Each “place” should be a region rather than a particular city.  You may define “region” in your own way; however, the two “regions” should be two separate states (i.e., political units, kingdoms, empires, or nations).  The two “regions” may refer to a single geographic region, if the paper discusses two separate states that ruled in that location (e.g., Judea under Persian rule and the State of Israel, or the Kingdom of Poland from about 1400 to 1648 and the Russian Pale of Settlement).

 

Your discussion of Jewish society and/or culture (i.e., “lifeways”) in these two time periods and places should cover a range of patterns.  The patterns might be in the realm of subsistence, language & writings, political organization & governance, relations with non-Jews, material culture, gender norms, religious practice, and so forth.

 

Your discussion should explore the interconnections among several of the above kinds of patterns in Jewish lifeways.  And, it should compare and contrast these interconnected patterns in one time period and place with those of another time period and place.

 

Discuss the factors that produce the patterns that you present, as well as, the ways that a pattern in one realm affects a pattern in another realm.

 

* * *

·           Always specify the times and places of the examples that you use in the paper.

 

·           Pay attention to any social tensions or crises that help to explain the patterns in Jewish history, culture, or identity that you are discussing. 

 

·           Be sure to situate the changes you discuss within the social conditions in which Jews were living. 

 

·           Draw only on events or patterns for which there is scholarly evidence.   

 

·          Pay attention both to the conceptual assignment as well as the specific information that illustrates the conceptual theme of the paper.  Link the information you provide to a conceptual point, and describe that link explicitly.  The term “conceptual point” refers to the abstract framework in which the patterns you discuss are placed.  Your “conceptual point” is, in effect, your theory about social processes and change.  Your “conceptual point” is your hypothesis about the kinds of factors that shape social processes and that change them.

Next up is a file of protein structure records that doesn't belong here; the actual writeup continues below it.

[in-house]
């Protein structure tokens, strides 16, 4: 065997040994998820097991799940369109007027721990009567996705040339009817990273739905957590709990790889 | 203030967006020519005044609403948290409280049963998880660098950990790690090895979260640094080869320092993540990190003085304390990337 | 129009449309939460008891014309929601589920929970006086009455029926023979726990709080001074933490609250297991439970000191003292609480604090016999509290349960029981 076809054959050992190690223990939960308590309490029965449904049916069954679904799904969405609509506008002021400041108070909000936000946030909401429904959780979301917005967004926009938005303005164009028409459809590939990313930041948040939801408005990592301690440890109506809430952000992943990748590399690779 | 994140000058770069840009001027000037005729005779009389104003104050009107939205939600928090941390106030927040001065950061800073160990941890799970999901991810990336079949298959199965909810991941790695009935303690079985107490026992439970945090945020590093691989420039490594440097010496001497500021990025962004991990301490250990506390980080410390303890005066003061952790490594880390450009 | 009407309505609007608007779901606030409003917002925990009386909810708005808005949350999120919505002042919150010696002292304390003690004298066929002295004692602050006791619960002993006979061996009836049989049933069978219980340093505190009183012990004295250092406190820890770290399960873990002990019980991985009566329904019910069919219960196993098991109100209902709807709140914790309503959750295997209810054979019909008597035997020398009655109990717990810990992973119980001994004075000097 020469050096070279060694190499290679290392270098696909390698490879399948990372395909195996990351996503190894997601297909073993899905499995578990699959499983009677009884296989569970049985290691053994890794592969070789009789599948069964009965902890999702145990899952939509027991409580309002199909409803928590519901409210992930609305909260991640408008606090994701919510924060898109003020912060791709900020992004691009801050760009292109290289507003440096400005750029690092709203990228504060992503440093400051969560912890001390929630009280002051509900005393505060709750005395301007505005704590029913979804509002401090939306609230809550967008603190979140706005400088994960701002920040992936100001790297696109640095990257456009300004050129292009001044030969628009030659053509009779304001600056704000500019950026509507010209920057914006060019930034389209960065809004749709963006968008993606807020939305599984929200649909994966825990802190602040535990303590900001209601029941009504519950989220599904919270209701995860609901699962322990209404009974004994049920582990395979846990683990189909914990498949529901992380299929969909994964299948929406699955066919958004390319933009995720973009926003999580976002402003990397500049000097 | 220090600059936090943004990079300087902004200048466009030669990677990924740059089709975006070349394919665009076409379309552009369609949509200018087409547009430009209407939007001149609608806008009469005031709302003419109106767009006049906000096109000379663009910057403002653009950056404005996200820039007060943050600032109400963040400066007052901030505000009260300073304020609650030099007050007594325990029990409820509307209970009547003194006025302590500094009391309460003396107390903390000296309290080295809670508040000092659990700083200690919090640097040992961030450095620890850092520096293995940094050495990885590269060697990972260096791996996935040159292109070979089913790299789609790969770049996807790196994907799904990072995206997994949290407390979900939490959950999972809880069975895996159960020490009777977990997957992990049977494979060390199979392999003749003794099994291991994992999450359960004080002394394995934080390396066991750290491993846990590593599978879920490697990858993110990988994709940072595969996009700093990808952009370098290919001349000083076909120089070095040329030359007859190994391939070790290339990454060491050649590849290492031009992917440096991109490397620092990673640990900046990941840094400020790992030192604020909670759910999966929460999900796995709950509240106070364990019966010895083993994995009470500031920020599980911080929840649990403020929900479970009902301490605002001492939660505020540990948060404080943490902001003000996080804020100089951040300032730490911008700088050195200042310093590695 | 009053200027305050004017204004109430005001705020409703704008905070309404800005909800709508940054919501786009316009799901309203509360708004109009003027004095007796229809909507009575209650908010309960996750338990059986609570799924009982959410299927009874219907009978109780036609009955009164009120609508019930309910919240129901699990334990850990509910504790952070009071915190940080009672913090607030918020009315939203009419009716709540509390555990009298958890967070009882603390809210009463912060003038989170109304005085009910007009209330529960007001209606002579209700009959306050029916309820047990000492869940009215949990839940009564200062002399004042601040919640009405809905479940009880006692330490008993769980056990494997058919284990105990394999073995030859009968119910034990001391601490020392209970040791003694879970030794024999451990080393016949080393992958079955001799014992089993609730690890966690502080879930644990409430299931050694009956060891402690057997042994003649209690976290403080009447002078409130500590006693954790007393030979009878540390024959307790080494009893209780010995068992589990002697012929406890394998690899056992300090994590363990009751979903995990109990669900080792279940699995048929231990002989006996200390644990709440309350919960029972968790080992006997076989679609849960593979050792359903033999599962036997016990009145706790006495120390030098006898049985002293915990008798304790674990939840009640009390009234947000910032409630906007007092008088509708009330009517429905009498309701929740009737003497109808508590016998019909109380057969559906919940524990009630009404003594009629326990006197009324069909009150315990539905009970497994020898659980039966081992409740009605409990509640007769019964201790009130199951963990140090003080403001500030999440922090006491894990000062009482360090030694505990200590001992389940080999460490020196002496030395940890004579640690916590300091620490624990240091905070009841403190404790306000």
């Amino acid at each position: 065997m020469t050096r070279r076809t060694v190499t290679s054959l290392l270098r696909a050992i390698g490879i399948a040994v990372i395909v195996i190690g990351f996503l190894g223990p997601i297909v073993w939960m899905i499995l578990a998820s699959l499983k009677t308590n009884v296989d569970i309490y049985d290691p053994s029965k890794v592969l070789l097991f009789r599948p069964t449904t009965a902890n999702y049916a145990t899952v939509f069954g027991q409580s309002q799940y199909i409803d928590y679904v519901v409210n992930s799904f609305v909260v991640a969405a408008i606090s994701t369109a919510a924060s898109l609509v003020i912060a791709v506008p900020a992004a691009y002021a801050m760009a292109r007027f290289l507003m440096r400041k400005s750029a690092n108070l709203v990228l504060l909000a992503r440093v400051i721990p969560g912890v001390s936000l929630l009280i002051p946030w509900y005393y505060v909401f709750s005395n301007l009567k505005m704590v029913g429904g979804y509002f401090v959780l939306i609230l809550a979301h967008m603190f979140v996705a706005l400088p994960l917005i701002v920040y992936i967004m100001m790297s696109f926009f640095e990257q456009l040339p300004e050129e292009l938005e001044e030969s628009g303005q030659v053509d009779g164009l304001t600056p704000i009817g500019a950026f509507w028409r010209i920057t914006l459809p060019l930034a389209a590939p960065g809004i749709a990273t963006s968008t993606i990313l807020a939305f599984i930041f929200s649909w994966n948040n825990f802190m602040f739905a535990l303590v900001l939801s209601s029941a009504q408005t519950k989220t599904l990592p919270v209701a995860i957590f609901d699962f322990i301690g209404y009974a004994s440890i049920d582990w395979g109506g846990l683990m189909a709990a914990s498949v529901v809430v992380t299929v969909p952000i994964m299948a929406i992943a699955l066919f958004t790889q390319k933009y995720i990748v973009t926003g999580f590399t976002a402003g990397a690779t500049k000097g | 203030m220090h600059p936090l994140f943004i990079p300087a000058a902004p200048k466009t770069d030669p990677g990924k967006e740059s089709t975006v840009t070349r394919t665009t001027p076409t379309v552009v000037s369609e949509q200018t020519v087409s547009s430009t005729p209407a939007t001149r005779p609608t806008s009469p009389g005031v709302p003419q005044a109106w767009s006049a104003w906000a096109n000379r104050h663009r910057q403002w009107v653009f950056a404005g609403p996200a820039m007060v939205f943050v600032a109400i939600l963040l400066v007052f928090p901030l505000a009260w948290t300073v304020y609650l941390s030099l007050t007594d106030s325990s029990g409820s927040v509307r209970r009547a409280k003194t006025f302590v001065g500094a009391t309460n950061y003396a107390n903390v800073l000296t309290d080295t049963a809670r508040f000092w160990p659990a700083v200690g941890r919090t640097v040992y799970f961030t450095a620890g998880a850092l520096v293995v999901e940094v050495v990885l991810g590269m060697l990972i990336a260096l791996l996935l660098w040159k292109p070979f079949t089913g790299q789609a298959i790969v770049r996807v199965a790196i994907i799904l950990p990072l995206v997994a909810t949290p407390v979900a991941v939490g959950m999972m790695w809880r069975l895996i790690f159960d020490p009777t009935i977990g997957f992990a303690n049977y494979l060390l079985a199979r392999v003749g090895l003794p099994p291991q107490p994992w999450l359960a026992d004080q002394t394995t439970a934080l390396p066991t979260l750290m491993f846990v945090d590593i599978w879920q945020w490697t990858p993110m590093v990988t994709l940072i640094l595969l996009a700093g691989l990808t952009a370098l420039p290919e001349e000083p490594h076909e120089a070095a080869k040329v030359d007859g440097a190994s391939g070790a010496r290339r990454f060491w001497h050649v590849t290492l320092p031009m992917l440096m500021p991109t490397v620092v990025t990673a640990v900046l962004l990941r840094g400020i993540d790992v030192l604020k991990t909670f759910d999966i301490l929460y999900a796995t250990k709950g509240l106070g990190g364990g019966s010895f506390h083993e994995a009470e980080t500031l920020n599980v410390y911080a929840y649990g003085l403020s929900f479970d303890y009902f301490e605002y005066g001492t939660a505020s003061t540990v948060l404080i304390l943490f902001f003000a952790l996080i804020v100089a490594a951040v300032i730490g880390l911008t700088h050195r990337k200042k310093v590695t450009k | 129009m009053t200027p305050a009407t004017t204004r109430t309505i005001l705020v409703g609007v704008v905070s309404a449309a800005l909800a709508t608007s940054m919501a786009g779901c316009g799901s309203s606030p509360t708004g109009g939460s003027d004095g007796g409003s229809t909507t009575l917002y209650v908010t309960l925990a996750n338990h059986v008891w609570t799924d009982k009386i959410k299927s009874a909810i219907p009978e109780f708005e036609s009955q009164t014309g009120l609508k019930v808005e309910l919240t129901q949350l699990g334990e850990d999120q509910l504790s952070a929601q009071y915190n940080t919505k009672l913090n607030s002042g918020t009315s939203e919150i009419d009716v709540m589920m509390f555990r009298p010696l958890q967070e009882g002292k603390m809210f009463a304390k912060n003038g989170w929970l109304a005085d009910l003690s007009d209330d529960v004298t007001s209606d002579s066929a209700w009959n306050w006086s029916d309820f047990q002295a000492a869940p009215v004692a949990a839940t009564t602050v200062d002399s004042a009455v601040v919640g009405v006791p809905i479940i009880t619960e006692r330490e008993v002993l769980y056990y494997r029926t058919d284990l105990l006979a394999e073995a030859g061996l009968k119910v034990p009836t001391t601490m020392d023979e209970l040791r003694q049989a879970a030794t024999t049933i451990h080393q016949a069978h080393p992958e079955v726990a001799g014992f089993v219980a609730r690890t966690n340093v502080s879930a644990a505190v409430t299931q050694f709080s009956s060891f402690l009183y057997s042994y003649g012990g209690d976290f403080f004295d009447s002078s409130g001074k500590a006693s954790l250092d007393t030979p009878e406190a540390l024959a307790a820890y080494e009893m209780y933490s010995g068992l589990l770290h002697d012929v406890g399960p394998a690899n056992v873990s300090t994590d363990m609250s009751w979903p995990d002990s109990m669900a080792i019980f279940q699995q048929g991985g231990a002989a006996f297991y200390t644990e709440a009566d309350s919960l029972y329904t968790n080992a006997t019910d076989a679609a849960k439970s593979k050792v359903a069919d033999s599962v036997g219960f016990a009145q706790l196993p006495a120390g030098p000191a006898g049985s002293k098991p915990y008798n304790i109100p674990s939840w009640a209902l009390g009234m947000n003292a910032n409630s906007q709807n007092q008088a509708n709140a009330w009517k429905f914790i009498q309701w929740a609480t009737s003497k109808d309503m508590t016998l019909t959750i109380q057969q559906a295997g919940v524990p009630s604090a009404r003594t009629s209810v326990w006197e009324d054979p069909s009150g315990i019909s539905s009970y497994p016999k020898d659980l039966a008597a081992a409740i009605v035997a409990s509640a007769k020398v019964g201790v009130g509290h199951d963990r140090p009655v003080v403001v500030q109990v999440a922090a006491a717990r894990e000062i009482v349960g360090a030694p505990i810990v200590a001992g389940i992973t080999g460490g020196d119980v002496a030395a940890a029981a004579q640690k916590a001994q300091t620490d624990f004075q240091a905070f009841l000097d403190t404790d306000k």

·           Any assertion or conclusion that you make should be supported by specific examples, by facts.  If you have not done so for a particular assertion or conclusion, DO NOT include them in the paper!

 

 

CITATIONS:

 

Required course readings do not need to be listed on a separate works cited (references) page.  However, quotations and specific figures from course readings should be cited parenthetically, that is, within the body of the text.  For example:

·           In 1994, the number of Jews living in Canada was 360,000 (Scheindlin 1998:258).

Or:

·           As Scheindlin (1998:53) writes, “By decentralizing public worship, the destruction of the Temple thus contributed to the rabbis’ program of putting the responsibility for religious life in the hands of each individual.”

 

If you are citing or quoting something from one of the online lessons, a parenthetical citation is sufficient.  For example:

·           (Benjamin Lesson X)

If you wish to list an online lesson in a references page, one possible format is:

·           Benjamin, Alan F.  2006. Title of Page.  In, Jewish Civilization, Lesson X. University Park: Pennsylvania State University.  Viewed DATE.

 

If you quote from materials that are not required in the course, they should be cited in full on a works cited page or in a footnote.  Any generally used bibliographic format is ok.  I care only that it is correct, complete, and used consistently.

 

To be complete, a citation must include the following: author’s name; full title of the piece; name of the work within which the piece is published (if applicable); editors (if applicable); year published; publisher and city of publication (if a book); page numbers; and, if a journal, information about the volume and issue.

 

WEB SITES should include the URL, the date you accessed the page, and the date the page was posted (if known) in addition to information about the page’s author, its title, and its sponsor or publisher.

 

 

It is NOT proper to include my directions about where a reading may be found (e.g., “ONLINE JOURNAL” and “ELECTRONIC RESERVES”).

Subject History
Due By (Pacific Time) 05/04/2014 12:00 am